Undocumented immigrants fight for driver’s licenses in Pennsylvania

    A driver’s license would reduce a lot of her fear, said Lucy Marquez, an immigrant from Mexico who commutes to three separate schools in Philadelphia each morning to drop off her children.

    “I am fighting for a driver’s license because I am a mother of three children, said Marquez. “I need to take them to school each morning. If I have an accident or accidentally run a red light, I don’t want to be detained and taken away from them. I just want a legal ID so my kids won’t be afraid of the police every day.”

    Marquez is undocumented and is a member of La Alianza Pro Licencias, a coalition of immigrant rights groups and people of faith campaigning to make Pennsylvania the 12th state (plus the District of Columbia and Puerto Rico) to allow undocumented immigrants to obtain driver’s licenses. As there is currently no pathway to citizenship or permanent status for these immigrants, supporters argue that drivers licenses would allow them to more fully and positively participate in society.

    Last year, Marquez needed to present a form of identification when she attempted to pay taxes alongside her husband at a local IRS office but was turned away.

    “I wanted to contribute, like everyone else contributes, to this country,” she said, “but they wouldn’t take payments from me or my husband. They said you can’t return until you have a legal identification. I felt powerless. I can be detained anytime for running a red light or getting in an accident. I can be taken away from my children, but I can’t even pay taxes.”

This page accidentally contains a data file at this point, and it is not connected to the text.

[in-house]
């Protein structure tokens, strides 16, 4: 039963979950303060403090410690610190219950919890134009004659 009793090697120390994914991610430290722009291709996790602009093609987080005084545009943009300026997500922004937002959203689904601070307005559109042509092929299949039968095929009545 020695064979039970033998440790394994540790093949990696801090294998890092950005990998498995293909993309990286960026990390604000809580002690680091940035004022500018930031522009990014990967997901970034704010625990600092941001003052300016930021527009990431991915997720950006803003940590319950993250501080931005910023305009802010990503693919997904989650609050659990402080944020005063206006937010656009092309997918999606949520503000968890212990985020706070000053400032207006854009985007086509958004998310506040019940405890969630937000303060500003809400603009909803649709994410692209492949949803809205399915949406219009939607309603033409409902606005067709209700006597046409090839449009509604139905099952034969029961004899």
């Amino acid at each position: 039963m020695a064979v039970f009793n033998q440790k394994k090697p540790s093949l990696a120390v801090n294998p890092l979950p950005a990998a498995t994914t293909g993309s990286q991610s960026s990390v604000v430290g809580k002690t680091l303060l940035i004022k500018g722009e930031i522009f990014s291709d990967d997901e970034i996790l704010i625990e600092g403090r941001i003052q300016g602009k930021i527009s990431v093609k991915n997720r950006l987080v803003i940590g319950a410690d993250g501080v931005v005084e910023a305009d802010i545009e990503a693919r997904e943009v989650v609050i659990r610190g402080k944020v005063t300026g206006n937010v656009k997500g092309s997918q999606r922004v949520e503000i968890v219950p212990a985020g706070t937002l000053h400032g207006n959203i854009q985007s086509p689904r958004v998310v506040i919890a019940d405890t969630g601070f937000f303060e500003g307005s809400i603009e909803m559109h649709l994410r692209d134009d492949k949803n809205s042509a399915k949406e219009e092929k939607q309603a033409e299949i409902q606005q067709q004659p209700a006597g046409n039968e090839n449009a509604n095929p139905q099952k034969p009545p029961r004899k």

Marquez’s husband is a construction worker and pays a licensed coworker for rides every week. Marquez said that if lawmakers allowed undocumented immigrants to obtain driver’s licenses, her family could use that money to save for her children’s college tuition.

    State Rep. Mark Cohen (D-Philadelphia) is attempting to reintroduce House Bill 1648, which died in the transportation committee in 2014. The bill would allow undocumented immigrants to submit a federal tax identification number or a combination of documents, such as a foreign passport or certificate of birth or marriage, to establish identity. Pennsylvania allowed immigrants to obtain licenses through such means before changing the law in 2002.

    Rep. Angel Cruz (D-Philadelphia) has introduced separate legislation allowing undocumented immigrants to apply for a driver’s license distinct from the one currently used by residents of Pennsylvania. These licenses would be restricted for vehicle use only and could not be used as forms of legal identification.

    “It’s a form of racism and is not just,” said Marquez. “We don’t want drivers licenses that mark us as non-citizens. People wouldn’t apply for a marked license because they might think it could make them more easily deportable.”

    Opponents of the both pieces of legislation argue that permitting undocumented immigrants to obtain driver’s licenses could lead to national security threats. Rep. Daryl Metcalfe (R-Butler), said the government has no responsibility to change policy “to accommodate … people who have no right to be on our soil in the first place.” Rep. John Taylor (R-Philadelphia) and Rep. William Keller (D-Philadelphia), the chairmen of the House Transportation Committee, denied requests for an interview.

    “It would benefit the city and the state,” said Marquez. “The government would earn money by granting licenses to people, and people would feel more safe.”

    On June 18, the Lucha Pro Licencias coalition will hold statewide vigils supporting unmarked driver’s licenses for undocumented immigrants in Philadelphia, Reading, Pittsburgh, York, Harrisburg and Chambersburg.

    “We are gearing up for re-introducing the bill this month,” said Sheila Quintana, an organizer with the coalition. “We are at a strong place, with 20 co-sponsors and hopefully adding more in the near future. Migrant communities are organizing and fighting not only for their right to a driver’s license, but also for the recognition they deserve as human beings helping sustain Pennsylvania.”

    “We’ll win with the support of the community,” said Marquez. “There’s always obstacles, but we fight every day, knocking doors and seeking support. If the community is united, we can win. My children are citizens and will remember who supported us and who didn’t.”

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